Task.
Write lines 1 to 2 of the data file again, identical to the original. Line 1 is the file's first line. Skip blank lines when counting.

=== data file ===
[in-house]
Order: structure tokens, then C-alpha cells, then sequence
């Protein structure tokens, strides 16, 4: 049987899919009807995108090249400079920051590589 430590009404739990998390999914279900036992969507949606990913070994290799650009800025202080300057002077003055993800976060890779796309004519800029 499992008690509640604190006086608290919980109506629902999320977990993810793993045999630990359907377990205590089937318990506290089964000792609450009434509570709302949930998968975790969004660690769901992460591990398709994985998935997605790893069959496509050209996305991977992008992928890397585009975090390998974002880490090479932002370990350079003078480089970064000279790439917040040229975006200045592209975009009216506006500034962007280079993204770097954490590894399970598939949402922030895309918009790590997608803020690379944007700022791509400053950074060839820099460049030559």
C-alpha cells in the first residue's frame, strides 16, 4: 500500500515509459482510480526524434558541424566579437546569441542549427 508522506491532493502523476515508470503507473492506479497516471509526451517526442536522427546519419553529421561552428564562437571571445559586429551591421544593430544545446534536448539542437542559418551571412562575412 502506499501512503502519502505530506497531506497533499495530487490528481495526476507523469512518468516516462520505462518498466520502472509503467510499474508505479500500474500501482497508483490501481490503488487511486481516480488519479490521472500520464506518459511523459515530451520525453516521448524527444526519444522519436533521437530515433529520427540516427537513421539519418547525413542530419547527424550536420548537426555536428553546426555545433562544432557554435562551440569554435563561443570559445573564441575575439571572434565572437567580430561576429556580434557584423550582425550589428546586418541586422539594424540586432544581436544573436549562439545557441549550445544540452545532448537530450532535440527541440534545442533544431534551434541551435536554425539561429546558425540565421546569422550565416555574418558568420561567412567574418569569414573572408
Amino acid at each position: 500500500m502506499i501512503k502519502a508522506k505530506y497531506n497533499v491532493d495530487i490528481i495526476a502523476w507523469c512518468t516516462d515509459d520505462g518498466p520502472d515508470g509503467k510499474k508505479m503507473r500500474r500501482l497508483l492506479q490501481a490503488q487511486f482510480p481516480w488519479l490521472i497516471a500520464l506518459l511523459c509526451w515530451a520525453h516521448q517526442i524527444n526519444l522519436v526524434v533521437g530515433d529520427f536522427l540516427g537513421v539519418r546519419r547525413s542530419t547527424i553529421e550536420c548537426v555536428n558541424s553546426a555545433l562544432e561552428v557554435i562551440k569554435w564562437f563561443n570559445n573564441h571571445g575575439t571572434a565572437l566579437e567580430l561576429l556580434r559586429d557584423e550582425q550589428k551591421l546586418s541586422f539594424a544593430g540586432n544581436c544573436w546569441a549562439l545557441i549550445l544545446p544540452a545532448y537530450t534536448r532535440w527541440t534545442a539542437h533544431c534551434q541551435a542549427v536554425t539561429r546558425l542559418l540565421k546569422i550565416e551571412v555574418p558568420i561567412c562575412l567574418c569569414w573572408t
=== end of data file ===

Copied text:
[in-house]
Order: structure tokens, then C-alpha cells, then sequence